U2’s Bono & The Edge, Depeche Mode and Cat Burns have been unveiled as the latest artists for BBC Radio 2’s Piano Room at Maida Vale studios in March and April.
It follows the second instalment of Piano Room Month, which took place from January 30 to February 24 during Ken Bruce’s morning show, and featured stars including Ellie Goulding, Raye, Freya Ridings, Simply Red, Pink, Jessie Ware, Suede, Jake Shears and Stormzy.
For Radio 2’s regular Piano Room slot during the morning show, each artist performs three tracks - a new song, one of their well-known tracks and a classic cover version accompanied by an orchestra.
During the dedicated month of Piano Room throughout February, each performance was available on iPlayer and an hour-long highlights special aired on Radio 2 each Sunday night. The series was followed by a Pink Piano Room special on BBC Two, featuring more live songs from the Music Week cover star.
These latest performances from U2, Depeche Mode and Cat Burns, which have already been recorded and filmed, will be broadcast during Gary Davies’ show (Monday to Friday, 9.30am-12pm) and on BBC Sounds. They will also be available on BBC iPlayer and BBC Sounds.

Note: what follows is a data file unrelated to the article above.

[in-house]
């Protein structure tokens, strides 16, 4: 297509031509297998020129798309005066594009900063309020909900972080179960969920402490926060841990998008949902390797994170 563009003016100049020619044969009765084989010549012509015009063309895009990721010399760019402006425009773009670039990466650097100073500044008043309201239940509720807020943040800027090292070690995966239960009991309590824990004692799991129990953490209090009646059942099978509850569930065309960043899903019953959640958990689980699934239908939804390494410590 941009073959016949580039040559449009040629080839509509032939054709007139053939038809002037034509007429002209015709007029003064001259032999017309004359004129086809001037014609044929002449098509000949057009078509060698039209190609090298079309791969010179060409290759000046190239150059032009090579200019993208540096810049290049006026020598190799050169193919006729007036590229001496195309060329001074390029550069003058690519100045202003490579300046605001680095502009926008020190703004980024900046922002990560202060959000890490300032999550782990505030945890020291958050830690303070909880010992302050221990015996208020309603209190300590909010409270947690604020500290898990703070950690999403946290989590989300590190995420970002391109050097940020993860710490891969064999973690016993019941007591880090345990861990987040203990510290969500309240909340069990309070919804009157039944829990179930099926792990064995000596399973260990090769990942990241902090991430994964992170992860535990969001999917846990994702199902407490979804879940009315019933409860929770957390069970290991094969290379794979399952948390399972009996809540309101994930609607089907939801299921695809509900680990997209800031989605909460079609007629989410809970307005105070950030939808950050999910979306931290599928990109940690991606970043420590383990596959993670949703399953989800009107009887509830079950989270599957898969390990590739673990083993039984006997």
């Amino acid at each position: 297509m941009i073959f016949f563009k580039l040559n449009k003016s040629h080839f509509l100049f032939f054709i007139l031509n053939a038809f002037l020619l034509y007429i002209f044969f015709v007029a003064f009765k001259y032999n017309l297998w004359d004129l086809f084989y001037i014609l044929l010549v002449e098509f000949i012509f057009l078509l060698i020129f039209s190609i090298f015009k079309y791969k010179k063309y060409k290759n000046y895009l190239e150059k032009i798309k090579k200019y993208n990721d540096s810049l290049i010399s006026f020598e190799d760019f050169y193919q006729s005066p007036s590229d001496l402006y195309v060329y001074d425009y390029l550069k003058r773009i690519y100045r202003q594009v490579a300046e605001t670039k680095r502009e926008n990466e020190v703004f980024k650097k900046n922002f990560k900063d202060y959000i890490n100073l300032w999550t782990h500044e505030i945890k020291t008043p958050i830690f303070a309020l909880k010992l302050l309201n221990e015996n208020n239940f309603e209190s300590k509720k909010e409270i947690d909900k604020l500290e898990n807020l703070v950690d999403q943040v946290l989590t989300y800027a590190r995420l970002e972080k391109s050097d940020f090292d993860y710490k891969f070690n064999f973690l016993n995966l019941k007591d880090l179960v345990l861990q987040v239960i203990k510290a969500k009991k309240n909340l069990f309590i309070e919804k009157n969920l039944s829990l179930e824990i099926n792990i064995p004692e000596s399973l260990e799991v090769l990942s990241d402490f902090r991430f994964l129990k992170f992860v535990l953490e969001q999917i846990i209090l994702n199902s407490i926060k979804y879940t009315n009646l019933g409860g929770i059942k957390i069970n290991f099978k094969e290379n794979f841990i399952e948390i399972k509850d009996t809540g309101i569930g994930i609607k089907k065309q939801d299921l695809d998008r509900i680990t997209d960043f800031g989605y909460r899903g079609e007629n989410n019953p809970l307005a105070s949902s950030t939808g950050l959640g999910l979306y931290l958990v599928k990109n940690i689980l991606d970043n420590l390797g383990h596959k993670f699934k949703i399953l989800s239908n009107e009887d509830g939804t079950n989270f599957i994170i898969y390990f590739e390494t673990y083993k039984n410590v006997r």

Gary Davies presents Radio 2’s mid-morning show from today (March 6) - ahead of Vernon Kay starting in May - and unveils the new weekday pop quiz, Ten To The Top, which launches at 10.30am as a replacement for PopMaster.
The Piano Room with U2’s Bono & The Edge will air on Thursday, March 16 and their classic cover is a track by ABBA. On March 17, U2 will release Songs of Surrender, a new collection of songs from across the band’s catalogue, re-recorded and reimagined.
An hour-long special of Bono and The Edge’s Piano Room performance, including an extended interview, will be available on BBC Sounds later in March.
The Edge said: "We’ve been seen wandering the corridors of BBC Maida Vale on more than one occasion. The first time we performed here was a radio session recording of Sunday Bloody Sunday and a song called Surrender, back in 1983.”
Bono added: "We have played music in this room many times over the years… In fact, it was 40 years ago - almost to the day - that we first met our longtime creative director Willie Williams right here… in the hallowed halls of the BBC Maida Vale… You have to be at your best here."
Depeche Mode’s Piano Room will be broadcast on Thursday, April 6 and their classic cover is a track by Scott Walker, with their session accompanied by the BBC Concert Orchestra. The recording was Dave Gahan and Martin Gore’s first ever time performing at the BBC’s Maida Vale studios, but also their first UK performance since the death of keyboard player Andy Fletcher last year.
Cat Burns’ Piano Room will air on Thursday, April 20. Her classic cover is a track by Ariana Grande, with the session accompanied by the BBC Concert Orchestra.